Calcutta, Nov. 7: After leading Bengal to its rediscovery of hope, Buddhadeb Bhattacharjee is promising to restore its health.
Education and infrastructure are also on the agenda, as the chief minister found his government to be lagging in these two areas, along with health, at a public soul-searching session today on five years in office.
If these were the red marks on the report card, Bhattacharjee said his government's achievements could be best measured by its success in creating an environment of hope and enterprise that had begun to bring in capital.
'What gives me satisfaction is the acknowledgement all around that the image of Bengal has undergone a vast change, people are coming in to set up industries,' said Bhattacharjee.
So, overall, he was happy with the performance.
He set as his goal for the next five years ' elections are due in 2006 ' improvement in the three areas where he saw the performance as below par.
For the immediate future, Bhattacharjee iterated his resolve to protect information technology from disruptions inflicted from outside.
'Our (CPM) central committee will meet on November 13, 14 and 15 to finalise the party's stand on the issue. But I can tell you that no outsider will be allowed to demonstrate at IT units,' he said.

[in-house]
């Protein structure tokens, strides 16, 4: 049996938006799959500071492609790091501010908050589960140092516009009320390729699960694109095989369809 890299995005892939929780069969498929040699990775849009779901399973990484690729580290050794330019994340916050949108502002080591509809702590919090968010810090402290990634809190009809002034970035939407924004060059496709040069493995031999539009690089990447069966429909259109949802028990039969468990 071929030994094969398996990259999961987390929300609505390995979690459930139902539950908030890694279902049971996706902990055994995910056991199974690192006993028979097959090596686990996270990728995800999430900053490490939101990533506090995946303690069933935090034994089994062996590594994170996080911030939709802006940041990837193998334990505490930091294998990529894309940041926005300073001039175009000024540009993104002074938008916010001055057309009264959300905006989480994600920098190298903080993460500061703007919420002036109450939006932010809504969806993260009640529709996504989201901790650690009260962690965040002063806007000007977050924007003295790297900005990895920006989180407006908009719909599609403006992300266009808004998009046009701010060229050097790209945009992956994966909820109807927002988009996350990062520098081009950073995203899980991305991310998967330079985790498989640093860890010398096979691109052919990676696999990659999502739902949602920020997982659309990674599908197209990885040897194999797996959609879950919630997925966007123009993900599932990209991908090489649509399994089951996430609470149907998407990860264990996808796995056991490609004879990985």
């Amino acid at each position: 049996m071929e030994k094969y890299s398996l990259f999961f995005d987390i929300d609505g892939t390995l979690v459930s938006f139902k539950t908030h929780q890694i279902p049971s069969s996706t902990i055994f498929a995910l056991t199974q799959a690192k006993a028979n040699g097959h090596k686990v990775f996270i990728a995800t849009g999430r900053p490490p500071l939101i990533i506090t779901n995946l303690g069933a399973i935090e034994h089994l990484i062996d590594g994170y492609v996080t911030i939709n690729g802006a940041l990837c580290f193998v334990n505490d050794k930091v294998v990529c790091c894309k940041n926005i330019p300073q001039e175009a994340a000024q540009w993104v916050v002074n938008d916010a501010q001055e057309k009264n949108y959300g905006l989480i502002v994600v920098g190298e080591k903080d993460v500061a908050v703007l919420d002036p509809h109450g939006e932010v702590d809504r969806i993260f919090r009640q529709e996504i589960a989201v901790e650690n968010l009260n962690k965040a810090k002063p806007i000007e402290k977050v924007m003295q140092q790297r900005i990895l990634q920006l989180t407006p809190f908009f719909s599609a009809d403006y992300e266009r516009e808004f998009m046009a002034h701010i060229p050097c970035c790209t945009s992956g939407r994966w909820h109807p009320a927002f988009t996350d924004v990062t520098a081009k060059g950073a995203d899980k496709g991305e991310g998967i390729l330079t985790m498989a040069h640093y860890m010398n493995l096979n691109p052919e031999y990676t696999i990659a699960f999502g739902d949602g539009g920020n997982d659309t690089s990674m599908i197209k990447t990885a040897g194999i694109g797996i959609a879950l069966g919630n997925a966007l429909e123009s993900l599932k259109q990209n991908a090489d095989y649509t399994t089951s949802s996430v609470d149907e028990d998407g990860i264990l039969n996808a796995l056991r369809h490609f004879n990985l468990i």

Bhattacharjee was speaking in the context of September 29's national strike when the CPM's labour arm, Citu, targeted the IT sector. Following that, Bhattacharjee took the issue up to the politburo.
Referring to health, education and roads, Bhattacharjee said: 'I am not happy with the situation in these sectors.'
'Bengal continues to suffer from a lack of educational centres of excellence, quality teachers, and good hospitals and roads. We must try harder to improve the conditions.'
He pointed out that though the mid-day meal scheme was being offered in 68,000 primary schools, they did not have good teachers.
The state could boast of only one nationally known centre of excellence in Jadavpur University, which was not enough. Seventy per cent of the population had access to hospitals, but the service was poor.
He did not say why the performance in certain areas was not up to scratch, but had admitted in an interview to this paper that the party was standing as an obstacle to education reforms.
On the positive side, the state was clocking an annual investment of about Rs 2,700 crore, of which foreign direct investment was around 12 to 15 per cent, he said.
Bhattacharjee claimed that the industrialisation drive and the changing environment had helped the government address the problem of unemployment.
'We are often told that there are 70 lakh educated unemployed in Bengal, but who has counted them' he asked.
'That's a myth'. At least three lakh people have found employment in the past five years.'
He thought his earliest slogan of 'Do it now' was still relevant. Government employees had responded to the call.
Bhattacharjee said he could not claim that the administration was corruption-free. 'However, we are better off than other states.'